AgribusinessA breakout session with Professor David E. Bell Monday, October 13, 2008
A discussion about the inception of the field of agribusiness and its evolution, as well as present and future challenges based on the unique vantage points of the panelists.
Ray Goldberg, MBA 1950 George M. Moffett Professor of Agriculture and Business, Emeritus, HBS
Frank Ning Chairman, COFCO Ltd.
Alberto Weisser CEO and Chairman of the Board, Bunge Limited
Through the study of agribusiness at Harvard Business School, the notion of the value-added food chain was born. Both the study and practice of agribusiness have evolved significantly over the decades. During that time, agribusiness has come to be seen not just as economically important, but as a critical part of society. Agribusiness touches on health, nutrition, safety, science, and government.
One particular step in the evolutionary process is a transformation that occurred in the past decade. Some industry players have gone from being low-margin commodity producers to higher-margin providers of "solutions."
The future for this massive industry will be both exciting and complex. To feed the world, production must double by 2050, while dealing with political issues, water constraints, price volatility, and the need for more sustainable practices. But, due to more efficient operating practices, new technologies, and increased levels of partnership and collaboration across the supply chain, the future for the industry is very attractive.
Professor Bell moderated a discussion of agribusiness past, present, and future. Professor Goldberg shared his perspective on the inception of the field of agribusiness and its evolution; the other panelists discussed present and future challenges based on their unique vantage points.
A collaborative partnership mentality has transformed both the agribusiness sector and its study at HBS.
Professor Goldberg, founder of the agribusiness program at HBS in 1955, created a conceptual framework for studying the sector, which for the first time measured the food system. This revealed agribusiness to be the nation's and world's largest sector.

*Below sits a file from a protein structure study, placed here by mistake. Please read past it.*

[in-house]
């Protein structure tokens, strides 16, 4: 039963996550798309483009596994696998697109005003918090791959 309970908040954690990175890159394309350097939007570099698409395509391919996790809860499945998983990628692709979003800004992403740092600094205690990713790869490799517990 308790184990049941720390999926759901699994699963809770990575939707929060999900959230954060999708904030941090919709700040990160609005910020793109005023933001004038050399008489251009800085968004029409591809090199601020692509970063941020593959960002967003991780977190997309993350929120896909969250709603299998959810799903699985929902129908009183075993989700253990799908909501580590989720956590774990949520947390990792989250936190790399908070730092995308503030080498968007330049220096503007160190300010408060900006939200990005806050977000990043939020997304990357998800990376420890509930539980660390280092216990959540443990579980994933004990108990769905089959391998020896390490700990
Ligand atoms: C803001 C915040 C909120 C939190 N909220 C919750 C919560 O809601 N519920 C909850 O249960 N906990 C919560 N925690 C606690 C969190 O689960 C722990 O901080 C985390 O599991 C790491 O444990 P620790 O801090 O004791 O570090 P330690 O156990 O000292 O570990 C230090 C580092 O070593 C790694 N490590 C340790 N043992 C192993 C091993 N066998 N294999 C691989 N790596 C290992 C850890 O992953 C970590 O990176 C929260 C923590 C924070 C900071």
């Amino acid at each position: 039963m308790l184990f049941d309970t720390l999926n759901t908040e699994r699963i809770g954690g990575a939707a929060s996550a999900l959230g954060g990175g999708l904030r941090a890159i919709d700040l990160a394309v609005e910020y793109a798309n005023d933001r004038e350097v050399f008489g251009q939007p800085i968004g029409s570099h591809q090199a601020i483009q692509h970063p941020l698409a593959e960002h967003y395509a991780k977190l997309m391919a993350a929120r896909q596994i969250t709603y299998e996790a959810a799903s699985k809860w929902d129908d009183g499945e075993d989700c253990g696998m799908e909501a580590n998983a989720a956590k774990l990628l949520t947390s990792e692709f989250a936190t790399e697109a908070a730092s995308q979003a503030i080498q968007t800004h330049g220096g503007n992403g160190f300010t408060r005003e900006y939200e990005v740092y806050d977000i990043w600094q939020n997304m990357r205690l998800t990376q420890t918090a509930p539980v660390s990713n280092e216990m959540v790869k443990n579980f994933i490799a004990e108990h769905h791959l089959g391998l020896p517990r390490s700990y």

His research also showed that agribusiness was a quasi-utility with significant political as well as economic implications. Accordingly, governments affect companies' bottom lines.
Study of the food sector showed it to be characterized by interdependencies among parties throughout what came to be seen as a value-added "food chain." (Both the concept of a value-added food chain and the "food chain" terminology came to be adopted by numerous other sectors.)
Despite the interdependencies, Professor Goldberg was struck by the high level of distrust that permeated the sector. A similar lack of trust had hindered the study of agribusiness across academic disciplines, including Harvard's Medical School, Kennedy School, economics department, biochemistry department, and more. Given how intertwined food is with health/nutrition/safety, culture, science, government, and economic development, Professor Goldberg was able to convince the deans of other Harvard schools and departments to collaborate on an innovative interdisciplinary approach.
Agribusiness itself was propelled forward about ten years ago by a newly emergent partnership mentality. One food industry company discovered it could create far greater value by becoming a "solutions provider" up and down the value chain. Taking a partnership approach toward customers and suppliers, helping them better serve their stakeholders, was suddenly seen as a win/win for all. The result was a transformation for this company and the industry. Instead of making "cents on the bushel," players as providers of value-added solutions were able to earn "dollars per bushel."
Agribusiness is seen today as more than a commodity industry; it is seen as a driver of societal and economic health. Food system players are starting to address not only the needs of their partners and stakeholders but the needs of society—the ultimate stakeholder.
From the perspective of a large global agribusiness company, the value is in "the whole chain."
Mr. Weisser shared his views on the key trends shaping agribusiness. They are:
– The need for more food. Due to global population and income growth, the world will require double its food production by 2050.
– Biofuels. Biofuels, particularly sugar-based ethanol, make sense economically and calorically and are here to stay; they will become a greater part of the energy supply. However, Mr. Weisser thinks that recent market incentives for ethanol's production were too aggressive and helped precipitate the food price crisis.
– Globalization of food. Attempts in many locations for regional self-sufficiency are inefficient and altogether impossible. Demand is growing in areas where food simply can't be grown. In contrast, globalization increases competition and efficiency.
– Rising importance of environmental sustainability.
Across the world, sustainability is becoming a more important value, which will affect all areas of agribusiness.